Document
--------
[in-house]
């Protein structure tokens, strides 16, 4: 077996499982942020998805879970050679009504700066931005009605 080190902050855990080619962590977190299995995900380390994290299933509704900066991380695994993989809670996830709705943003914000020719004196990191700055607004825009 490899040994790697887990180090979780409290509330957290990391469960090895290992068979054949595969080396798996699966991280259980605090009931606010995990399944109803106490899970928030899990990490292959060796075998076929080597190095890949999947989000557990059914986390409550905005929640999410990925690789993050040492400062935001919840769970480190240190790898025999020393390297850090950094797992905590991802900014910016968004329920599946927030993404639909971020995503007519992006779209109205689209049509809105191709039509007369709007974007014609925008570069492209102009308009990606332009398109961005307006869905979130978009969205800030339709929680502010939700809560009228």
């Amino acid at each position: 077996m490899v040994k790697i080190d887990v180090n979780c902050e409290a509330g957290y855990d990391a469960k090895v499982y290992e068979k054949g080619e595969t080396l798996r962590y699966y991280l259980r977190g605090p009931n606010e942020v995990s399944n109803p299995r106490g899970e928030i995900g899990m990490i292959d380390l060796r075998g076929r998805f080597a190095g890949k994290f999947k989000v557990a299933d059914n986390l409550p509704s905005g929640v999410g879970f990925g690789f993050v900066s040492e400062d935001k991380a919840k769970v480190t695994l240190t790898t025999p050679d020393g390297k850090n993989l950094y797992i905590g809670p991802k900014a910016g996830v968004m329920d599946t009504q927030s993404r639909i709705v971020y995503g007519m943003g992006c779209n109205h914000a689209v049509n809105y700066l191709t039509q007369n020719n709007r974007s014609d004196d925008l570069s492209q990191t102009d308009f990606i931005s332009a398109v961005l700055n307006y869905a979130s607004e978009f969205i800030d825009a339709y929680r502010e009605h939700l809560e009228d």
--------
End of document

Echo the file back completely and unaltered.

[in-house]
């Protein structure tokens, strides 16, 4: 077996499982942020998805879970050679009504700066931005009605 080190902050855990080619962590977190299995995900380390994290299933509704900066991380695994993989809670996830709705943003914000020719004196990191700055607004825009 490899040994790697887990180090979780409290509330957290990391469960090895290992068979054949595969080396798996699966991280259980605090009931606010995990399944109803106490899970928030899990990490292959060796075998076929080597190095890949999947989000557990059914986390409550905005929640999410990925690789993050040492400062935001919840769970480190240190790898025999020393390297850090950094797992905590991802900014910016968004329920599946927030993404639909971020995503007519992006779209109205689209049509809105191709039509007369709007974007014609925008570069492209102009308009990606332009398109961005307006869905979130978009969205800030339709929680502010939700809560009228």
């Amino acid at each position: 077996m490899v040994k790697i080190d887990v180090n979780c902050e409290a509330g957290y855990d990391a469960k090895v499982y290992e068979k054949g080619e595969t080396l798996r962590y699966y991280l259980r977190g605090p009931n606010e942020v995990s399944n109803p299995r106490g899970e928030i995900g899990m990490i292959d380390l060796r075998g076929r998805f080597a190095g890949k994290f999947k989000v557990a299933d059914n986390l409550p509704s905005g929640v999410g879970f990925g690789f993050v900066s040492e400062d935001k991380a919840k769970v480190t695994l240190t790898t025999p050679d020393g390297k850090n993989l950094y797992i905590g809670p991802k900014a910016g996830v968004m329920d599946t009504q927030s993404r639909i709705v971020y995503g007519m943003g992006c779209n109205h914000a689209v049509n809105y700066l191709t039509q007369n020719n709007r974007s014609d004196d925008l570069s492209q990191t102009d308009f990606i931005s332009a398109v961005l700055n307006y869905a979130s607004e978009f969205i800030d825009a339709y929680r502010e009605h939700l809560e009228d």